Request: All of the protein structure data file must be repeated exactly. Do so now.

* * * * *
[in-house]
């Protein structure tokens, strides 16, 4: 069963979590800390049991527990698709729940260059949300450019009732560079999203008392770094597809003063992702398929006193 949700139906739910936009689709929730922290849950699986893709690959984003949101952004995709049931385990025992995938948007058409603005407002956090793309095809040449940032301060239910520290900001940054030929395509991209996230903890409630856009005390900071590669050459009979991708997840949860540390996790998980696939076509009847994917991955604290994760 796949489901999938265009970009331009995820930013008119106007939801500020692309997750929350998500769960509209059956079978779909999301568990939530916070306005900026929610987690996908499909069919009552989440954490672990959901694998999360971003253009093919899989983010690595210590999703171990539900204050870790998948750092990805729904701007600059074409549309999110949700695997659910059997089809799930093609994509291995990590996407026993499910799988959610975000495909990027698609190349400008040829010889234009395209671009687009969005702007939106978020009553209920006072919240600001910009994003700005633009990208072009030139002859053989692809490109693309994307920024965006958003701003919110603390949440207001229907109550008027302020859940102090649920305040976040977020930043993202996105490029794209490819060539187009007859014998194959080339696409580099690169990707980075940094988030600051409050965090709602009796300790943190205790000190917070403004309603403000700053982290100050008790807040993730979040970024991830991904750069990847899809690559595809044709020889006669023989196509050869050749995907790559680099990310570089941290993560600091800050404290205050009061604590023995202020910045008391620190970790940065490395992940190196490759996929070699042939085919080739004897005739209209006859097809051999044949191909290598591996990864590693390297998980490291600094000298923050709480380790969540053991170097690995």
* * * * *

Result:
[in-house]
């Protein structure tokens, strides 16, 4: 069963979590800390049991527990698709729940260059949300450019009732560079999203008392770094597809003063992702398929006193 949700139906739910936009689709929730922290849950699986893709690959984003949101952004995709049931385990025992995938948007058409603005407002956090793309095809040449940032301060239910520290900001940054030929395509991209996230903890409630856009005390900071590669050459009979991708997840949860540390996790998980696939076509009847994917991955604290994760 796949489901999938265009970009331009995820930013008119106007939801500020692309997750929350998500769960509209059956079978779909999301568990939530916070306005900026929610987690996908499909069919009552989440954490672990959901694998999360971003253009093919899989983010690595210590999703171990539900204050870790998948750092990805729904701007600059074409549309999110949700695997659910059997089809799930093609994509291995990590996407026993499910799988959610975000495909990027698609190349400008040829010889234009395209671009687009969005702007939106978020009553209920006072919240600001910009994003700005633009990208072009030139002859053989692809490109693309994307920024965006958003701003919110603390949440207001229907109550008027302020859940102090649920305040976040977020930043993202996105490029794209490819060539187009007859014998194959080339696409580099690169990707980075940094988030600051409050965090709602009796300790943190205790000190917070403004309603403000700053982290100050008790807040993730979040970024991830991904750069990847899809690559595809044709020889006669023989196509050869050749995907790559680099990310570089941290993560600091800050404290205050009061604590023995202020910045008391620190970790940065490395992940190196490759996929070699042939085919080739004897005739209209006859097809051999044949191909290598591996990864590693390297998980490291600094000298923050709480380790969540053991170097690995």